Is the Normal Force in an Elevator Conservative?

In summary, we can conclude that the normal force is not conservative because there is at least one case, like this, in which in a closed trajectory the total work is not zero. This is shown in the example of a person stepping into an elevator and traveling to different floors, where their kinetic energy and the total work done on them by the elevator is not zero. Therefore, the normal force cannot be considered a conservative force.
  • #1
Caio Graco
40
2
Homework Statement
Can normal force work? If so, is it a conservative force?
Relevant Equations
There is no equation for normal force.
Consider a body inside an elevator. When it goes up and down, I believe that normal work (positive on the rise and negative on the descent). My question is: since the total work on the closed path is zero, can we say that the normal force is conservative?
 
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  • #2
Caio Graco said:
Consider a body inside an elevator. When it goes up and down, I believe that normal work (positive on the rise and negative on the descent).
Simply not true. When accelerating down the elevator exerts a normal force that is still "up" (not negative) and large enough so that your acceleration matches the elevator's acceleration. If that were not the case, you would either hit the roof or, even worse, fall through the floor.

You need to think what the criterion for a conservative force is.
 
  • #3
Caio Graco said:
Consider a body inside an elevator. When it goes up and down, I believe that normal work (positive on the rise and negative on the descent). My question is: since the total work on the closed path is zero, can we say that the normal force is conservative?
Suppose that you step into the elevator on the 2nd floor. The elevator is at rest. Your kinetic energy is zero.

You press the button labelled "3" and rise to the third floor. The elevator stops here. You press the button labelled "1" (or "G"). The elevator proceeds downward past the 2nd floor without stopping.

At the moment that the elevator passes the second floor is your kinetic energy greater than, less than or equal to what it was when you first pressed the "3" button? At this moment, is is the total work that has been done on you by the elevator positive, negative or zero?
 
  • #4
jbriggs444 said:
Suppose that you step into the elevator on the 2nd floor. The elevator is at rest. Your kinetic energy is zero.

You press the button labelled "3" and rise to the third floor. The elevator stops here. You press the button labelled "1" (or "G"). The elevator proceeds downward past the 2nd floor without stopping.

At the moment that the elevator passes the second floor is your kinetic energy greater than, less than or equal to what it was when you first pressed the "3" button? At this moment, is is the total work that has been done on you by the elevator positive, negative or zero?

By the time the elevator passes the second floor, my kinetic energy is greater than it was at the beginning. So the total work on me is positive. And I believe this shows that the normal force is not conservative because there is at least one case, like this, in which in a closed trajectory the total work is not zero. Is this friend?
 
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  • #5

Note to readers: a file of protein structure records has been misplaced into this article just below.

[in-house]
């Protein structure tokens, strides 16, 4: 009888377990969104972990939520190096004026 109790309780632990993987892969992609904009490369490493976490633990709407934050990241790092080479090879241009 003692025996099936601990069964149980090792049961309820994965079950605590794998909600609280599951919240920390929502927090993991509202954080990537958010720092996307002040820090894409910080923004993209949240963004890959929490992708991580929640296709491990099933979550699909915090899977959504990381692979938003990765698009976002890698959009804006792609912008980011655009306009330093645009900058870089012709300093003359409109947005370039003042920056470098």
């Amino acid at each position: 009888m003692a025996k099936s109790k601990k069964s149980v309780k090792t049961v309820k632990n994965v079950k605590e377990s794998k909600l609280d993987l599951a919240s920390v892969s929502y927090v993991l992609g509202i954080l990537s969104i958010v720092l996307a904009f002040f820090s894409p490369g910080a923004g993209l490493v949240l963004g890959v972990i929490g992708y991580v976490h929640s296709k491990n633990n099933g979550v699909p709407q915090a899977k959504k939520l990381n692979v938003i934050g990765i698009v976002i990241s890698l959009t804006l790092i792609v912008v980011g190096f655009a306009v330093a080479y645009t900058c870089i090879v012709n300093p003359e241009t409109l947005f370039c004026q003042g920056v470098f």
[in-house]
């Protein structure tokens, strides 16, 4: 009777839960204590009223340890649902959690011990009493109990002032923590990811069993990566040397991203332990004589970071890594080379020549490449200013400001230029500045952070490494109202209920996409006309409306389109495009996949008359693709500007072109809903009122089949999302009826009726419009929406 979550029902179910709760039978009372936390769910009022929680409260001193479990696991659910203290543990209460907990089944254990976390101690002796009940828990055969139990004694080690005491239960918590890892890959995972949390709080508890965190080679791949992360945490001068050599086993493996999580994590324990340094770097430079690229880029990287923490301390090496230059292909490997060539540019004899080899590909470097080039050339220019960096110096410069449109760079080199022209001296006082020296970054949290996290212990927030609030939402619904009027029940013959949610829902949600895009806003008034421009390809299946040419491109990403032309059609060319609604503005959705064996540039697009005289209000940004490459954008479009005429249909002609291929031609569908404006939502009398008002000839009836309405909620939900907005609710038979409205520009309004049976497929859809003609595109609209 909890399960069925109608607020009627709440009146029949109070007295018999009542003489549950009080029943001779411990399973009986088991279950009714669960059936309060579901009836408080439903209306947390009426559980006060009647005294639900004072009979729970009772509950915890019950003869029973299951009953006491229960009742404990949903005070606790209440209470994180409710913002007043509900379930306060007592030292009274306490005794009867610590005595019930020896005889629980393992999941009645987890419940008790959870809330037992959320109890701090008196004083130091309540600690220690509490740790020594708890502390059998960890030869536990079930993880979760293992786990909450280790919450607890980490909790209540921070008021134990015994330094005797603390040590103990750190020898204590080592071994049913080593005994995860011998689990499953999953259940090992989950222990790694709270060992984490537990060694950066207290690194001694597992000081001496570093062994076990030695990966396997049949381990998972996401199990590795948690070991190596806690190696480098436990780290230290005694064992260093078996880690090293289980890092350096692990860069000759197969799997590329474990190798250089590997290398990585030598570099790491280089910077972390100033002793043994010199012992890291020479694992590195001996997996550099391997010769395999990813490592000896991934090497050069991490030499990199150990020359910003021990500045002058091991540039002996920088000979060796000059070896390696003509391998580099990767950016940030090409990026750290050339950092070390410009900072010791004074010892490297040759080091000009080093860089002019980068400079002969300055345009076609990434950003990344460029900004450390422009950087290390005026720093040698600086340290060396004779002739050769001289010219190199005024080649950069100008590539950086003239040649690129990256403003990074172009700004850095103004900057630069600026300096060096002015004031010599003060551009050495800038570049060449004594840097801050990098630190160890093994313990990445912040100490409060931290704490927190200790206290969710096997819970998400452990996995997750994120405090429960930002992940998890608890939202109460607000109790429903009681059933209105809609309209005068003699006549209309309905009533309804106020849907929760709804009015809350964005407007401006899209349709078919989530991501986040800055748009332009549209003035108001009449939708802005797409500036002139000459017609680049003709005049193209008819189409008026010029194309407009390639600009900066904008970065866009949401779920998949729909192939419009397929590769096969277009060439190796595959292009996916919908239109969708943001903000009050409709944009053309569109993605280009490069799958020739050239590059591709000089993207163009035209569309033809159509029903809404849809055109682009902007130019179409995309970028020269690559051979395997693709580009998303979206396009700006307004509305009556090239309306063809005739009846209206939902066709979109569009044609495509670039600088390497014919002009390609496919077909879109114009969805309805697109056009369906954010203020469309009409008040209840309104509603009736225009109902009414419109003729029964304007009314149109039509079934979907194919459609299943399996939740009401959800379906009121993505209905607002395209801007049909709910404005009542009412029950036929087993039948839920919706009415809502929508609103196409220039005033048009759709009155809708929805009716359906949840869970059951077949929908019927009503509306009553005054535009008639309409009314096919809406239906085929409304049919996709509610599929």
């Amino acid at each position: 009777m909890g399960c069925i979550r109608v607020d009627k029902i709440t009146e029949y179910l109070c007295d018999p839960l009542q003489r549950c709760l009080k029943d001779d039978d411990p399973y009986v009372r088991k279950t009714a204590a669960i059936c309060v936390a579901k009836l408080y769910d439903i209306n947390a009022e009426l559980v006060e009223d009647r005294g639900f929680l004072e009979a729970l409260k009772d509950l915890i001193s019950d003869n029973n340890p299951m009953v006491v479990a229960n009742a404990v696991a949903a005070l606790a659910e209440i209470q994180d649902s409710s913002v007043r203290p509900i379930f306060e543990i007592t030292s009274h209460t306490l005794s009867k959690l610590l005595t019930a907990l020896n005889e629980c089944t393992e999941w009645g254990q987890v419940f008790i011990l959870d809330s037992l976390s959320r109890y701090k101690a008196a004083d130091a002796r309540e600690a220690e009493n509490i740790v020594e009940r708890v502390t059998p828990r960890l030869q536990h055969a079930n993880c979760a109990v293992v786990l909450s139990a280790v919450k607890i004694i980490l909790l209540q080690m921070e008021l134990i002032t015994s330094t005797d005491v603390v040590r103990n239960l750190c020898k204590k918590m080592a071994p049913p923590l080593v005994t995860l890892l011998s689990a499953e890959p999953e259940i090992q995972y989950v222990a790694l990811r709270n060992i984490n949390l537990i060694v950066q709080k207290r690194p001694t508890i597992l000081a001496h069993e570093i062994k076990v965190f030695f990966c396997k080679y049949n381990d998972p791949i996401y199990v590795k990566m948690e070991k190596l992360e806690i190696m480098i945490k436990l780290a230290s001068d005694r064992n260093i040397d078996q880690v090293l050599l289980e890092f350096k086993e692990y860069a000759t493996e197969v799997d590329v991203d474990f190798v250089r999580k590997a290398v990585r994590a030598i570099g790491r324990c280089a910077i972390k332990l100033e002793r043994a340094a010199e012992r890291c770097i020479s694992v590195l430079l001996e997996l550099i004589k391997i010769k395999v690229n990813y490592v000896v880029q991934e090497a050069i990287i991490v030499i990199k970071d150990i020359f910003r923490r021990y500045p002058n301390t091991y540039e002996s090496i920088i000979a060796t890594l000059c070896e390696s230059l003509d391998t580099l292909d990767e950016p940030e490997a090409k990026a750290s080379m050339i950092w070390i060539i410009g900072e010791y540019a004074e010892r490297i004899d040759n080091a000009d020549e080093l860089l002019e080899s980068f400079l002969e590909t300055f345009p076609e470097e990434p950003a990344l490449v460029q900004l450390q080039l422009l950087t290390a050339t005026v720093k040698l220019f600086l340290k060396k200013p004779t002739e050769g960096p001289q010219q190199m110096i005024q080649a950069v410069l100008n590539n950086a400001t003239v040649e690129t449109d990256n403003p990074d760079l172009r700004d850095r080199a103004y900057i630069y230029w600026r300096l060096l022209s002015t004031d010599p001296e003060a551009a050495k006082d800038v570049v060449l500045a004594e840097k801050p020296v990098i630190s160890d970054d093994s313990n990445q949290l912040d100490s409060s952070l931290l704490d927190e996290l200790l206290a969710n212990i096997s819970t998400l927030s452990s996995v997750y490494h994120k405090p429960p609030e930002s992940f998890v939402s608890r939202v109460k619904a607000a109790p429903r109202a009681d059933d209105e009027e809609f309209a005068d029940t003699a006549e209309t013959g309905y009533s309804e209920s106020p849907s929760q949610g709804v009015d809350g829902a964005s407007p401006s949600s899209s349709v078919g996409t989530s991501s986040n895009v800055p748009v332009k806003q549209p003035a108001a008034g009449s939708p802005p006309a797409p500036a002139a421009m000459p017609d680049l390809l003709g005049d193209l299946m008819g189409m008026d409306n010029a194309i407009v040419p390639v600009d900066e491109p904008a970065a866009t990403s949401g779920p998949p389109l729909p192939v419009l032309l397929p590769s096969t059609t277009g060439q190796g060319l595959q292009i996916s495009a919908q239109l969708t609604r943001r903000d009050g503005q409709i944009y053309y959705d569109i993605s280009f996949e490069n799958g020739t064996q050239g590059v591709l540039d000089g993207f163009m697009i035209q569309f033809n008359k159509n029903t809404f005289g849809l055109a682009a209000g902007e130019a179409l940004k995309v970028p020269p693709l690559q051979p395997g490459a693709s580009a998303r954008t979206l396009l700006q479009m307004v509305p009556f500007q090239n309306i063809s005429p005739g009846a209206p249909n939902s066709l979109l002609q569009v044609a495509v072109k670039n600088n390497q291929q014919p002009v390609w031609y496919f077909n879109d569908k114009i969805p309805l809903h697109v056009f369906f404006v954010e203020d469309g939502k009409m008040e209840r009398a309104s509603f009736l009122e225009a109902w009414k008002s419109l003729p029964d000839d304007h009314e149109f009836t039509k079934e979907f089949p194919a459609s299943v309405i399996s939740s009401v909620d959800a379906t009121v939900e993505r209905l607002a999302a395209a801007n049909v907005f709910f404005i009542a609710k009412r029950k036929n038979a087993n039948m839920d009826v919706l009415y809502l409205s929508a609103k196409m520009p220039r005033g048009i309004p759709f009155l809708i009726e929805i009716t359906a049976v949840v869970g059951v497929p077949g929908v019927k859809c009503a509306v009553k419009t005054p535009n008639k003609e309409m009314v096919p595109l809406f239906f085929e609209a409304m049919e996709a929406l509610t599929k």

Caio Graco said:
the normal force is not conservative because there is at least one case, like this, in which in a closed trajectory the total work is not zero
Yes.
 
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Related to Is the Normal Force in an Elevator Conservative?

1. How does normal force change in an elevator?

The normal force in an elevator changes depending on the direction of the elevator's motion. When the elevator is at rest or moving at a constant velocity, the normal force is equal to the weight of the object inside the elevator. However, when the elevator accelerates upwards or downwards, the normal force increases or decreases, respectively.

2. Why is normal force important in an elevator?

Normal force is important in an elevator because it is responsible for supporting the weight of objects and people inside the elevator. Without the normal force, the objects would fall to the ground due to the force of gravity. Additionally, the normal force helps to maintain the structural integrity of the elevator by balancing the weight load.

3. How does the normal force affect the feeling of weightlessness in an elevator?

The normal force is essential in creating the feeling of weightlessness in an elevator. When an elevator is in free fall, the normal force decreases to zero, resulting in a feeling of weightlessness for the objects and people inside. This is because there is no contact force between the elevator and the objects, allowing them to fall together at the same rate.

4. Does the normal force change if the elevator is on an inclined surface?

Yes, the normal force changes when an elevator is on an inclined surface. The normal force is now divided into two components: one perpendicular to the surface (perpendicular to the weight) and one parallel to the surface (frictional force). The normal force perpendicular to the surface is equal to the weight, while the normal force parallel to the surface is equal to the frictional force needed to keep the elevator from sliding down the incline.

5. How can the normal force be calculated in an elevator?

The normal force can be calculated by using the equation: FN = mg + ma, where FN is the normal force, m is the mass of the object, g is the acceleration due to gravity, and a is the acceleration of the elevator. This equation takes into account the weight of the object and the additional force exerted by the elevator's acceleration.

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